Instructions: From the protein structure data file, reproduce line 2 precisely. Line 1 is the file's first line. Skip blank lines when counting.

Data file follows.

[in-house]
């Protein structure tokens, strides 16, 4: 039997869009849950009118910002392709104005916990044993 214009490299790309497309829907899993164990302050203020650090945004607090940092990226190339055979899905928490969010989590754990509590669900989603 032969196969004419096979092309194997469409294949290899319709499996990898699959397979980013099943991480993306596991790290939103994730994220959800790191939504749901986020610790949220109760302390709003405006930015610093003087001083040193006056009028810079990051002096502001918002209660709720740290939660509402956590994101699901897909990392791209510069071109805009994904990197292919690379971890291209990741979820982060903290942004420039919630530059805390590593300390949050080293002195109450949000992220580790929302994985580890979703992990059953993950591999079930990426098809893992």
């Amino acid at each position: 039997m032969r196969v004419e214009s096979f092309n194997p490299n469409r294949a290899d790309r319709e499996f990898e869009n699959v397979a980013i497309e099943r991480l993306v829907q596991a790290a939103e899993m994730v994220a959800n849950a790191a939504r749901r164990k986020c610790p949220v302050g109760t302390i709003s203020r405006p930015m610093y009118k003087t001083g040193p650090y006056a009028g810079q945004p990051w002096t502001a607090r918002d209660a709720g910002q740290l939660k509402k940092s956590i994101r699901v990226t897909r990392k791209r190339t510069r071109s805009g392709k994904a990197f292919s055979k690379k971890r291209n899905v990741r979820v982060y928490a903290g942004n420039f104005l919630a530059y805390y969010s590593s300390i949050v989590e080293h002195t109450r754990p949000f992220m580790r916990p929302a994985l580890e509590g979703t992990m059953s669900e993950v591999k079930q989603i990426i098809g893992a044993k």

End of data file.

């Protein structure tokens, strides 16, 4: 039997869009849950009118910002392709104005916990044993 214009490299790309497309829907899993164990302050203020650090945004607090940092990226190339055979899905928490969010989590754990509590669900989603 032969196969004419096979092309194997469409294949290899319709499996990898699959397979980013099943991480993306596991790290939103994730994220959800790191939504749901986020610790949220109760302390709003405006930015610093003087001083040193006056009028810079990051002096502001918002209660709720740290939660509402956590994101699901897909990392791209510069071109805009994904990197292919690379971890291209990741979820982060903290942004420039919630530059805390590593300390949050080293002195109450949000992220580790929302994985580890979703992990059953993950591999079930990426098809893992």